Same Plan, Same Building, Big Price Difference
It’s not every day that two apartments in the same building are up for sale (wait a minute…), so today is extra special because we have two apartments in the extra-beautiful 1930 “Lyndhurst Gardens” building located in the heart of Woollahra’s prime Consular Belt (which, really, is just Rosemont Street). Funnily enough, both estate agents representing the respective apartments claim it to be a “tightly held” building despite 11% of the block currently on the market. But we will give the agents some credit, as the Radical could only find one sale in the building: Unit 4’s $1.7m 2009 sale).
Lynhurst Gardens itself has maintained its historic relevancy for quite some time, and not just because of its stunning forecourt. The earliest mention of the block we dug-up in our cursory search was from a 1931 Sydney Herald classified advertising an “Unfurnished Flat, commanding glorious harbour views; Entrance hall with cloak room…living rooms, 6 bedrooms, 2 bathrooms, garage, Hot water and rcfrlgetator [sic] services Moderate rent Caretaker on premises” 18 years later, in 1949, the entire block sold in one-line for £65,500. At that time, the advertisement reveals the brick building to hold 18 apartments, the same number that exists today.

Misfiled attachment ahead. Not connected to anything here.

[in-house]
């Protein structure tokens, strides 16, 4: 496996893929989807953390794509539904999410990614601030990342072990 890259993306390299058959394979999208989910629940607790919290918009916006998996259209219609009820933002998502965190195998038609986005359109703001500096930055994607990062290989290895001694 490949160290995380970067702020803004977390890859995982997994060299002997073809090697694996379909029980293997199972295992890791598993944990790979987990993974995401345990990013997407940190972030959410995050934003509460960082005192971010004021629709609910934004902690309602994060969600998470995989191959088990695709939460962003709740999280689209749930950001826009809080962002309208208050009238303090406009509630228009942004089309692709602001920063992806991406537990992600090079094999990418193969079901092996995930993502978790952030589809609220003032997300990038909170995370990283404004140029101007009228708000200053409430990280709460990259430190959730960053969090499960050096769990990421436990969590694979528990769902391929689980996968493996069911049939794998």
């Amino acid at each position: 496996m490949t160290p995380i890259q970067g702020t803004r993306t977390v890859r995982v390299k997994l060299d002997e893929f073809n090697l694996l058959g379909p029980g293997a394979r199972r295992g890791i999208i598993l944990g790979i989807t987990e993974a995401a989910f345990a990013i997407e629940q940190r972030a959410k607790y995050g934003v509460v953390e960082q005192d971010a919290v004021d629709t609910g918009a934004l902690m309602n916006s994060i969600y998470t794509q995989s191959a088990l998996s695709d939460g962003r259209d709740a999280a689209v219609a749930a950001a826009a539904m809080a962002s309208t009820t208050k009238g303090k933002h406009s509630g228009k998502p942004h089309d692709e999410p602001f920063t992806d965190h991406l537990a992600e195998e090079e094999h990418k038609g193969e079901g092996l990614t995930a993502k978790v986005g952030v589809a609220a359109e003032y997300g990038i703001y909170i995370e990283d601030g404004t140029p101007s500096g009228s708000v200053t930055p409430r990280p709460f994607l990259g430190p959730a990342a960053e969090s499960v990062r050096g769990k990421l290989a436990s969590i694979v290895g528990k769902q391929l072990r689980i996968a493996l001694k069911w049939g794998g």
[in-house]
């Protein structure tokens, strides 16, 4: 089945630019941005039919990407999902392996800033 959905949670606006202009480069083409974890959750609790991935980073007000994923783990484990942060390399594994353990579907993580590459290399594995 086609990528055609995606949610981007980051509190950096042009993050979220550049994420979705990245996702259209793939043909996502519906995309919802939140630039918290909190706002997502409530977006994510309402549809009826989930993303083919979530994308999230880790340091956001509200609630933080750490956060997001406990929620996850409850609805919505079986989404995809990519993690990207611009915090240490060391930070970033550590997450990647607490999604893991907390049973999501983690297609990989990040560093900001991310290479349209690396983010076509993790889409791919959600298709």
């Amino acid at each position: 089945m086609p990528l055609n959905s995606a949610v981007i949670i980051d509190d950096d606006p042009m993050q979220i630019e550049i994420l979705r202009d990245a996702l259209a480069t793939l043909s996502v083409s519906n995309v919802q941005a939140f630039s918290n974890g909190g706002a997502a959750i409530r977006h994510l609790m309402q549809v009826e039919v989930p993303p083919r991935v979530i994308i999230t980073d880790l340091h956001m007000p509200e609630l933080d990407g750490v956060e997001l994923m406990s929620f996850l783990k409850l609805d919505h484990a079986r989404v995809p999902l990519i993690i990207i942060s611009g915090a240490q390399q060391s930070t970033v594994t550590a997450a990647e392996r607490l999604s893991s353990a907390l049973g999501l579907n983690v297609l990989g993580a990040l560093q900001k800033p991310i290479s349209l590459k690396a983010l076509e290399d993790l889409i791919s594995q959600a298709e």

Flash forward to 2012 and the first floor Unit 9 is seeking $2.18m. Top (second) floor Unit 15 wants $3.5m. Both apartments are 171 sqm in size, feature four bedrooms, two bathrooms, and a lock-up garage. However Unit 15 has a far superior floor plan with a division of living and sleeping space dictated by a central foyer (reminiscent of a Rosario Candela or J.E.R. Carpenter apartment, of the same time period, in New York City). Unit 9’s floor plan, on the other hand, sucks, with the kitchen crammed in the back and the bedrooms scattered about. But is such a difference in interior walls worth $1.32m?!?